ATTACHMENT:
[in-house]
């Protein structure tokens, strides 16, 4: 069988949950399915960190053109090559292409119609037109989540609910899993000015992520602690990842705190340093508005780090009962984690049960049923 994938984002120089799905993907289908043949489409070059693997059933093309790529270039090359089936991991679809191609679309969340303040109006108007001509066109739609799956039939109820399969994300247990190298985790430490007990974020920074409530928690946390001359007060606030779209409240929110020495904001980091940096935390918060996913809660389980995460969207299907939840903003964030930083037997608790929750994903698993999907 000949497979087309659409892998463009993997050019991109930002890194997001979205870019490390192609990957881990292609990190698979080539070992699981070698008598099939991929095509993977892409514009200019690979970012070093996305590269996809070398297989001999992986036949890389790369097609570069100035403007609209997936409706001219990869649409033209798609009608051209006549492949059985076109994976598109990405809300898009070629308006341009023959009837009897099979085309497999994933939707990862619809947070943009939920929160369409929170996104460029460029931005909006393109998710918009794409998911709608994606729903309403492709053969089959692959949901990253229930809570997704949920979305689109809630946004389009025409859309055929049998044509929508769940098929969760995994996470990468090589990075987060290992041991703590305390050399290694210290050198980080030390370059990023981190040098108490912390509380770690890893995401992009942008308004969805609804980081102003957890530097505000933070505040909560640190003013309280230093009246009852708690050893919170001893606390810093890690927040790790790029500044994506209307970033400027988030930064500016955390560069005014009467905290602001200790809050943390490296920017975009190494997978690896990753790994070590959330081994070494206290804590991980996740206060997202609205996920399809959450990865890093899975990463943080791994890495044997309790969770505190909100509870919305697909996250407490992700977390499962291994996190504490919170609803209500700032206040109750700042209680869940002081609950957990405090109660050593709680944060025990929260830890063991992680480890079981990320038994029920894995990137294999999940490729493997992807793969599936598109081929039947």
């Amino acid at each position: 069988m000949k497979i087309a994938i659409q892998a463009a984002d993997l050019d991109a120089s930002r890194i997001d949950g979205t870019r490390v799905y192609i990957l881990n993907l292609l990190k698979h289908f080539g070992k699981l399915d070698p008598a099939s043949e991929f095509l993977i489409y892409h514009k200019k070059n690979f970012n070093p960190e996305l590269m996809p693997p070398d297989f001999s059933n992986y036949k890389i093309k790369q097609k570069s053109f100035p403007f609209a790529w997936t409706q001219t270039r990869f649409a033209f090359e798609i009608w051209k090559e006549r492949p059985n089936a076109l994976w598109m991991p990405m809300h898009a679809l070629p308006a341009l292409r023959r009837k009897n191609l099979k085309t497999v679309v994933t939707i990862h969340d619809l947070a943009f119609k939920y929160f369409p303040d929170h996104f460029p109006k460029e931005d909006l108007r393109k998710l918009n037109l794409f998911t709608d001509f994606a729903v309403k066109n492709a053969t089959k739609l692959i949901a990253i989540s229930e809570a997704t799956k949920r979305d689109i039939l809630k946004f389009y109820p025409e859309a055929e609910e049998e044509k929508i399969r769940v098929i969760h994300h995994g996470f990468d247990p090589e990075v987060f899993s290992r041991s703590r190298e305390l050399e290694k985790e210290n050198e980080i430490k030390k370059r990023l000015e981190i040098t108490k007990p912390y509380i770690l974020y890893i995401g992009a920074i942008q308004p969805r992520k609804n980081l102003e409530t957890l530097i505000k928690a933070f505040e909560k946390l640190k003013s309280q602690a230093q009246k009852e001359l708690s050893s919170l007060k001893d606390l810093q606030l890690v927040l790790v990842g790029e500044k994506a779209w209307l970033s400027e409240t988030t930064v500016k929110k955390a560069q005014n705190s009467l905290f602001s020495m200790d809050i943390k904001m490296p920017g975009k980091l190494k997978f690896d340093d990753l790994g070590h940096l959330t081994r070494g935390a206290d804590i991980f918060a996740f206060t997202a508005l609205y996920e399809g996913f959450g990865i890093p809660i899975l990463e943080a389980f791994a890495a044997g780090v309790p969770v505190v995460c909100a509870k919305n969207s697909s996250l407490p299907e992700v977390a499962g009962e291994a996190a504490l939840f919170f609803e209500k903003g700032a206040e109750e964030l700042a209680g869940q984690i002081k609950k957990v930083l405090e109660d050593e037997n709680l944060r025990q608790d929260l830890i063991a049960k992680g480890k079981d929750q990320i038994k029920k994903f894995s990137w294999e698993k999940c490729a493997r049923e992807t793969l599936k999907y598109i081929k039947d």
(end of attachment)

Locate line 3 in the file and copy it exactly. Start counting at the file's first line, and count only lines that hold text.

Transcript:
């Amino acid at each position: 069988m000949k497979i087309a994938i659409q892998a463009a984002d993997l050019d991109a120089s930002r890194i997001d949950g979205t870019r490390v799905y192609i990957l881990n993907l292609l990190k698979h289908f080539g070992k699981l399915d070698p008598a099939s043949e991929f095509l993977i489409y892409h514009k200019k070059n690979f970012n070093p960190e996305l590269m996809p693997p070398d297989f001999s059933n992986y036949k890389i093309k790369q097609k570069s053109f100035p403007f609209a790529w997936t409706q001219t270039r990869f649409a033209f090359e798609i009608w051209k090559e006549r492949p059985n089936a076109l994976w598109m991991p990405m809300h898009a679809l070629p308006a341009l292409r023959r009837k009897n191609l099979k085309t497999v679309v994933t939707i990862h969340d619809l947070a943009f119609k939920y929160f369409p303040d929170h996104f460029p109006k460029e931005d909006l108007r393109k998710l918009n037109l794409f998911t709608d001509f994606a729903v309403k066109n492709a053969t089959k739609l692959i949901a990253i989540s229930e809570a997704t799956k949920r979305d689109i039939l809630k946004f389009y109820p025409e859309a055929e609910e049998e044509k929508i399969r769940v098929i969760h994300h995994g996470f990468d247990p090589e990075v987060f899993s290992r041991s703590r190298e305390l050399e290694k985790e210290n050198e980080i430490k030390k370059r990023l000015e981190i040098t108490k007990p912390y509380i770690l974020y890893i995401g992009a920074i942008q308004p969805r992520k609804n980081l102003e409530t957890l530097i505000k928690a933070f505040e909560k946390l640190k003013s309280q602690a230093q009246k009852e001359l708690s050893s919170l007060k001893d606390l810093q606030l890690v927040l790790v990842g790029e500044k994506a779209w209307l970033s400027e409240t988030t930064v500016k929110k955390a560069q005014n705190s009467l905290f602001s020495m200790d809050i943390k904001m490296p920017g975009k980091l190494k997978f690896d340093d990753l790994g070590h940096l959330t081994r070494g935390a206290d804590i991980f918060a996740f206060t997202a508005l609205y996920e399809g996913f959450g990865i890093p809660i899975l990463e943080a389980f791994a890495a044997g780090v309790p969770v505190v995460c909100a509870k919305n969207s697909s996250l407490p299907e992700v977390a499962g009962e291994a996190a504490l939840f919170f609803e209500k903003g700032a206040e109750e964030l700042a209680g869940q984690i002081k609950k957990v930083l405090e109660d050593e037997n709680l944060r025990q608790d929260l830890i063991a049960k992680g480890k079981d929750q990320i038994k029920k994903f894995s990137w294999e698993k999940c490729a493997r049923e992807t793969l599936k999907y598109i081929k039947d």